Southern rock came North on Saturday night.

Molly Hatchet, one of the few remaining of the original Southern rock bands from the 70s and 80s, played at Penn's Peak and what a reception they got!

They responded the their following with a loud, invigorating asortment of tunes from the past as well as songs from their newest album, "Justice."

"It doesn't get any better than this," said Chris Hornick of Lebanon who said he as been a Hatchet fan for many years. "I've been to every concert here."

This is about the fourth time Molly Hatchet has played at Penn's Peak.

Band leader Bobby Ingram gratefully announced, "This is the largest crowd ever for a Molly Hatchet show at Penn's Peak."

Opening was Blackfoot, which also boasted of its fourth appearance at the venue.

The concert by Molly Hatchet was the third of three days which featured rock and roll for the concert hall.

Last Thursday night, a band from Ireland, Thin Lizzy, took the stage.

Friday night, it was rock music from the 80s with Slaughter and three opening bands combining for over three hours of entertainment.

This week, there again will be three nights of concerts at Penn's Peak. They are:

Ÿ Yes will be at the venue Wednesday night at 8 p.m. Tickets are $50 and $45.

Ÿ On Friday night, country superstar Randy Travis returns. Opening will be Nicole Donatone. The event starts at 8 p.m. Tickets are $44 and $39.

Ÿ Saturday, there's more rock when Live Wire (World's Ultimate AC/DC Tribute) with special guest Guest Beautiful Day (U2 Tribute) perform. Tickets are $20 in advance and $25 on the day of the concert.

Hatchet opened their 14-song set with "Whiskey Man" from their 1979 "Flirtin' With Disaster" album.

The band went on to sing songs about justice, darkness, dreams, and Heaven, before ending on a curtain call with their signature "Flirtin' With Disaster."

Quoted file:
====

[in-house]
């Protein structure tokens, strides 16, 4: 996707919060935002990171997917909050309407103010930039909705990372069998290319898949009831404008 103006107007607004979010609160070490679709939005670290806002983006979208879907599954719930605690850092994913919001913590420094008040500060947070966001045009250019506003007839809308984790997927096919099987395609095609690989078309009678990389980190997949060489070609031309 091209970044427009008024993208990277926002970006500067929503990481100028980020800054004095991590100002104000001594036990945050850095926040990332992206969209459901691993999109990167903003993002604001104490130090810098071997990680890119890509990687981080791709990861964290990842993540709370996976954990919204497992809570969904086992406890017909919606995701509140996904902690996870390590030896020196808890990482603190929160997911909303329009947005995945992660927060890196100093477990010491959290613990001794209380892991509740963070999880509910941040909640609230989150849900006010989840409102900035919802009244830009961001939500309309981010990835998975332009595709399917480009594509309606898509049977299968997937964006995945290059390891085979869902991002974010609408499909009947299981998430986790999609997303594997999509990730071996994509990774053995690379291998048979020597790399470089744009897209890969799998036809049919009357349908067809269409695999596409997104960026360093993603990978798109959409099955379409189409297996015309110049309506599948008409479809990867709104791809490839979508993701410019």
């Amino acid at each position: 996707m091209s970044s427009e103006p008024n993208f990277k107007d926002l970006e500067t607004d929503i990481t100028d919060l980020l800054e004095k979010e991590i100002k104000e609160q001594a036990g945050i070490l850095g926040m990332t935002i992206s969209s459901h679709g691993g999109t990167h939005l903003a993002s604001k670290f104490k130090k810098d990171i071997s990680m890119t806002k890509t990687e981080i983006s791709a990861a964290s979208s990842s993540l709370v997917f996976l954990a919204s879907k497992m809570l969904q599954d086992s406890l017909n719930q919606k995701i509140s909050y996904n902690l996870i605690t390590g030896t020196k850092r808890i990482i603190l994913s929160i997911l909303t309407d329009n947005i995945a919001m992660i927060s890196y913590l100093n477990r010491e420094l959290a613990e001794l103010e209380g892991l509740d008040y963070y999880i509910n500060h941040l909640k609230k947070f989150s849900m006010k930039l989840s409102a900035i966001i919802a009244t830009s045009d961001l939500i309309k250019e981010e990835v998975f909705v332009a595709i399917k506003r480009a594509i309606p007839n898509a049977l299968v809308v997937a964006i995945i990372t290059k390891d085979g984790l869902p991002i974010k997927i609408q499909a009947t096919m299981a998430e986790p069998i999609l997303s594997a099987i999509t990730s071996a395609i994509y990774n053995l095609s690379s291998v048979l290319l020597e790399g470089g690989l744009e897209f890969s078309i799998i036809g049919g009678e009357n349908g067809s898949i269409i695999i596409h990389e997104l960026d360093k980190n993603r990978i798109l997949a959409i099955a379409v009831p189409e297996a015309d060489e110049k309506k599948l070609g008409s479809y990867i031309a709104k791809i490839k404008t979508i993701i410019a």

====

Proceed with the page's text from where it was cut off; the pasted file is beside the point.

"We just released the 18th Molly Hatchet album," announced Ingram, referring to "Justice." He brought on stage a large American flag with the POW/MIA symbol in the center.

He told the gathering, many of them obviously Vietnam veterans, "This song is dedicated to the men and women who fight for us. We're here for a rock n' roll show and they're in Afghanistan."

Ingram added that the song is also about getting a raw deal, such as those POWs and Vietnam veterans got. The crowd responded with thunderous verification.

"It's time for madness," he said as the band went into the music and lyrics of "Justice."

An attention-getting element on stage was the blowing, long blonde hair of drummer Shawn Beamer. Throughout the performance, the hair waved like ribbon strands on a fan.

Among the band members, too, is original band member, guitarist Dave Hlubek.

Blackfoot opened with a 90 minute set, which featured such hits as "Train, Train," which had the audience singing along; "Turning Left on a Red Light," and "Too Hard to Handle."

After the concert, members sat in the back of the Penn's Peak auditorium, signing autographs and conversing with their fans.